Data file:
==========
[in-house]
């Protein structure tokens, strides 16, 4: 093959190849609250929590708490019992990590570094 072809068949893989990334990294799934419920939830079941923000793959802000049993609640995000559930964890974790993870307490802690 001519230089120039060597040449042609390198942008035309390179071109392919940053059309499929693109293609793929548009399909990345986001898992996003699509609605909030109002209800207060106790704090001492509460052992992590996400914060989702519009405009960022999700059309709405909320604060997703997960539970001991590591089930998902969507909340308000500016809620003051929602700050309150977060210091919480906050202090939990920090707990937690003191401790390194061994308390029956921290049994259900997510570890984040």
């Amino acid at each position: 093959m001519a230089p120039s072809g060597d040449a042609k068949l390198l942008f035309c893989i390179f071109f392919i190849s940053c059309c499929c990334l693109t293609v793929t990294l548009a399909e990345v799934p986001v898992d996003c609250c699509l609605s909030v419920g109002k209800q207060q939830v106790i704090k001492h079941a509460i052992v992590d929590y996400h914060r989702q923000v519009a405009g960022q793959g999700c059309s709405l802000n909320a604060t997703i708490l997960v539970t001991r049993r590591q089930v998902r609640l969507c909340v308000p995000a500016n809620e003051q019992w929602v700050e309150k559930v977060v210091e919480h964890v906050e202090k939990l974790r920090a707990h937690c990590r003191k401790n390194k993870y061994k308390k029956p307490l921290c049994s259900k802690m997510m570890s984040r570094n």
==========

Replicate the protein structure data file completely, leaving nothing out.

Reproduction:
[in-house]
């Protein structure tokens, strides 16, 4: 093959190849609250929590708490019992990590570094 072809068949893989990334990294799934419920939830079941923000793959802000049993609640995000559930964890974790993870307490802690 001519230089120039060597040449042609390198942008035309390179071109392919940053059309499929693109293609793929548009399909990345986001898992996003699509609605909030109002209800207060106790704090001492509460052992992590996400914060989702519009405009960022999700059309709405909320604060997703997960539970001991590591089930998902969507909340308000500016809620003051929602700050309150977060210091919480906050202090939990920090707990937690003191401790390194061994308390029956921290049994259900997510570890984040």
């Amino acid at each position: 093959m001519a230089p120039s072809g060597d040449a042609k068949l390198l942008f035309c893989i390179f071109f392919i190849s940053c059309c499929c990334l693109t293609v793929t990294l548009a399909e990345v799934p986001v898992d996003c609250c699509l609605s909030v419920g109002k209800q207060q939830v106790i704090k001492h079941a509460i052992v992590d929590y996400h914060r989702q923000v519009a405009g960022q793959g999700c059309s709405l802000n909320a604060t997703i708490l997960v539970t001991r049993r590591q089930v998902r609640l969507c909340v308000p995000a500016n809620e003051q019992w929602v700050e309150k559930v977060v210091e919480h964890v906050e202090k939990l974790r920090a707990h937690c990590r003191k401790n390194k993870y061994k308390k029956p307490l921290c049994s259900k802690m997510m570890s984040r570094n």